Israeli Prime Minister Benjamin Netanyahu’s decision to withhold classified information from senior defense officials before he signed off on the German sale of submarines to Egypt does not warrant the reopening of Case 3000, Attorney General Avichai Mandelblit said on Sunday.

Case 3000, also known as the submarines affair, centers on possible conflicts of interests surrounding Israel’s decision to procure three submarines and other vessels from German conglomerate ThyssenKrupp. Police believe that those involved in the negotiations corrupted the bidding process in a way that favored ThyssenKrupp and benefited them personally.

The alleged illicit actions reportedly included bribery, fraud and money-laundering.

Netanyahu himself was questioned in the case and cleared of any suspicion or wrongdoing, but in recent days has come under attack for citing “sensitive information that only the prime minister and several others know about” as the reason he had approved the German sale of submarines to Egypt in 2015.

In that statement, made during an interview with Channel 12 News, he confirmed that his defense minister at the time, Moshe Ya’alon, had not been informed of the decision.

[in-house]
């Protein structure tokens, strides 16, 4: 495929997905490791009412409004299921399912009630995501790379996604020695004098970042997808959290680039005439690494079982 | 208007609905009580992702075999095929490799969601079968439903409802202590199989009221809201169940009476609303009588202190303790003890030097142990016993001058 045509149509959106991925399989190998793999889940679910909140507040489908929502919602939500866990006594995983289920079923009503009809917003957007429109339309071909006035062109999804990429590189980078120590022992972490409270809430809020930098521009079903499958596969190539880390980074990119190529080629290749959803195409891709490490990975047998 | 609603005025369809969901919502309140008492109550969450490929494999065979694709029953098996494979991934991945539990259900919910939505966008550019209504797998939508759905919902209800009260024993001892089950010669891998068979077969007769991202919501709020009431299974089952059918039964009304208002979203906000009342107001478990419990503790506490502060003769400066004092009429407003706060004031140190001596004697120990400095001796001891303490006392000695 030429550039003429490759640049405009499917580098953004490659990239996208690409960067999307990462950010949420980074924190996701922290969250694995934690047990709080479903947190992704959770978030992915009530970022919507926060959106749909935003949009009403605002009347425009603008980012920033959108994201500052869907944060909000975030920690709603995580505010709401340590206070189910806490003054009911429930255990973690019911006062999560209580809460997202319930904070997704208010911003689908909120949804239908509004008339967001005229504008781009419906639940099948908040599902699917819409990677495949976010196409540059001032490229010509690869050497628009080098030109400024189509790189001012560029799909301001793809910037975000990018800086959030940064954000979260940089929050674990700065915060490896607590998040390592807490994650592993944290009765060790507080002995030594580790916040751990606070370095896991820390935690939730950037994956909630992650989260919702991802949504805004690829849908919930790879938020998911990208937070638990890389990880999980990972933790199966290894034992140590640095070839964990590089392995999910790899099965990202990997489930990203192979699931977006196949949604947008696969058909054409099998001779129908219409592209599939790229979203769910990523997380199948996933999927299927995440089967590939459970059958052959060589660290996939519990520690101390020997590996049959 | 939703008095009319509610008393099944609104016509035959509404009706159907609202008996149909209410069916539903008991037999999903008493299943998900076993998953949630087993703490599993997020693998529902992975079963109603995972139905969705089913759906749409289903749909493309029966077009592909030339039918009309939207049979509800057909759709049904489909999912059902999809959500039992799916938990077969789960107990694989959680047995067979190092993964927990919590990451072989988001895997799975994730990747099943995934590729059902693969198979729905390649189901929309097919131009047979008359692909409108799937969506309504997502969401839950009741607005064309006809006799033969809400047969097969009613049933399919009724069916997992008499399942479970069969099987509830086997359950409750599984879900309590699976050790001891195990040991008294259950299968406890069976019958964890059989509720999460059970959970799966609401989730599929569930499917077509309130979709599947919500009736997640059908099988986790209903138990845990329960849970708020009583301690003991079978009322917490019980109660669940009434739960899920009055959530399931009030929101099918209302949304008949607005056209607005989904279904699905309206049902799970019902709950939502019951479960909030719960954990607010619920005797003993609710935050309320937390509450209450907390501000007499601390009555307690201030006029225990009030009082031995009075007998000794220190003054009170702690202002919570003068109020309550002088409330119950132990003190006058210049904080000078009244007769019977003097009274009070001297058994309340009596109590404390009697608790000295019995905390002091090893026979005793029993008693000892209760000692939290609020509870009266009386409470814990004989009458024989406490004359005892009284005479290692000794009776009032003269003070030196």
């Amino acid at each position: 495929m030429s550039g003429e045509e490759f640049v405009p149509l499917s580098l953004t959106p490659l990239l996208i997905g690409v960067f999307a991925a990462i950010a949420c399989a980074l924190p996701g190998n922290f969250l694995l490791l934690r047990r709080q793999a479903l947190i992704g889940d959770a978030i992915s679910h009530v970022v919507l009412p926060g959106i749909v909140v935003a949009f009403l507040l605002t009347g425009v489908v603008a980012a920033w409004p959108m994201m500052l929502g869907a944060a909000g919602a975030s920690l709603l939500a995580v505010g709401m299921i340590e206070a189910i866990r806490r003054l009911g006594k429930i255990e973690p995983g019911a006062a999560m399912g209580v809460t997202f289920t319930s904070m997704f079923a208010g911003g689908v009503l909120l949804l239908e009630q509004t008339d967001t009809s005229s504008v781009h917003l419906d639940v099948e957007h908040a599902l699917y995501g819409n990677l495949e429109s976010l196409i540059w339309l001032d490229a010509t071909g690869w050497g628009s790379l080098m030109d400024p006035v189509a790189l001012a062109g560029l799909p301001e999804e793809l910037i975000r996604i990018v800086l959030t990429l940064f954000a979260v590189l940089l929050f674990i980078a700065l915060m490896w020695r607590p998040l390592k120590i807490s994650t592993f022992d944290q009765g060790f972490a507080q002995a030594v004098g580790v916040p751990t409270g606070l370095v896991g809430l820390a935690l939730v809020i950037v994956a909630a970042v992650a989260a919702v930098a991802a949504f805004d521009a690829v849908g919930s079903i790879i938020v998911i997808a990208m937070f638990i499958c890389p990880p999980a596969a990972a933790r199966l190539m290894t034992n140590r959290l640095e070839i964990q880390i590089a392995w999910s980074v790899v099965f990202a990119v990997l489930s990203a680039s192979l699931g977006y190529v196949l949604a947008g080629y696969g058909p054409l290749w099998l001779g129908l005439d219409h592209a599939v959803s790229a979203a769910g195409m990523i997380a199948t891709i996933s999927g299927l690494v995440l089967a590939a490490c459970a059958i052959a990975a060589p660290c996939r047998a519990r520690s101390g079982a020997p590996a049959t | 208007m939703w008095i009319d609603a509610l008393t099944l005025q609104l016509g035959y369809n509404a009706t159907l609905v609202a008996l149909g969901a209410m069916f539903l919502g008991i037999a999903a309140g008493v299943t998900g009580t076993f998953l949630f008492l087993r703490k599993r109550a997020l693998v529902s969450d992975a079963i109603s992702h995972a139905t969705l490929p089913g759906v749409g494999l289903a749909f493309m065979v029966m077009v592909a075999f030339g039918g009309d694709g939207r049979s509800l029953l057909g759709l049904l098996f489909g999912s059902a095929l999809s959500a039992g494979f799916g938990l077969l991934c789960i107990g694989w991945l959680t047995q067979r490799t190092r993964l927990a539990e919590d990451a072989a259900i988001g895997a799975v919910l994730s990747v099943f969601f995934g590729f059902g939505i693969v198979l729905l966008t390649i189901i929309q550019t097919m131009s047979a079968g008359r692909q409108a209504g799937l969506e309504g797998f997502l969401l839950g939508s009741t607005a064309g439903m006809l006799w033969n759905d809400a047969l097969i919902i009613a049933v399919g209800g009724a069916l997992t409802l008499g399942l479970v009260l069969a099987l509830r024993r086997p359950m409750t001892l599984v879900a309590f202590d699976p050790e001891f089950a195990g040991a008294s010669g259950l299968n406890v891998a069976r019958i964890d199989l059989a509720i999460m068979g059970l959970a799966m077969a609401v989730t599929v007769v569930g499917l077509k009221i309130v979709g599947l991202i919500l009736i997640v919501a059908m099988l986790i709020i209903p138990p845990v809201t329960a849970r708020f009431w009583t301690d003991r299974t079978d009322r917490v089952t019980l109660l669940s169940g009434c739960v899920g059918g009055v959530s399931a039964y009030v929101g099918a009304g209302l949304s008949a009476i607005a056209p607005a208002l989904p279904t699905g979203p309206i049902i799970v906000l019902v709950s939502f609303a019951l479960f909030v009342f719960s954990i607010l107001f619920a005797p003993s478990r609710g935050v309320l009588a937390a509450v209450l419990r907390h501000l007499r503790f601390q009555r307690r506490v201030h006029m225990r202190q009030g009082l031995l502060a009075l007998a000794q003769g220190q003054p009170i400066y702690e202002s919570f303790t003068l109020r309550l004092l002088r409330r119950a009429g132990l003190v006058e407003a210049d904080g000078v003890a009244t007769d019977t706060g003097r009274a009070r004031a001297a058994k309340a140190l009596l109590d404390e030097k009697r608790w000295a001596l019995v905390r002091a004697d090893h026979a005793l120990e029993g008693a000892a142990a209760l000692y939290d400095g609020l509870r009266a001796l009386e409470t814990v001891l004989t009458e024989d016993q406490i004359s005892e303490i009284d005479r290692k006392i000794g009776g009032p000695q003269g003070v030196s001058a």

In light of the ensuing uproar, Mandelblit was asked to reopen Case 3000 to determine whether Netanyahu’s actions were inappropriate. In response, Mandelblit said that Netanyahu had already been questioned about his decision.

“In his testimony, Netanyahu said he could not elaborate on his decision regarding the sale of German submarines to Egypt, saying that he did had not objected to the transaction because of sensitive information,” Mandelblit said in a statement.

“Netanyahu further said he could not reveal the content of that information, and added that he would be able to do so in a special interview with the attorney general, but owing to the fact that the criminal investigation did not necessitate such a revelation, law enforcement officials unanimously decided not to inquire further,” wrote the attorney general.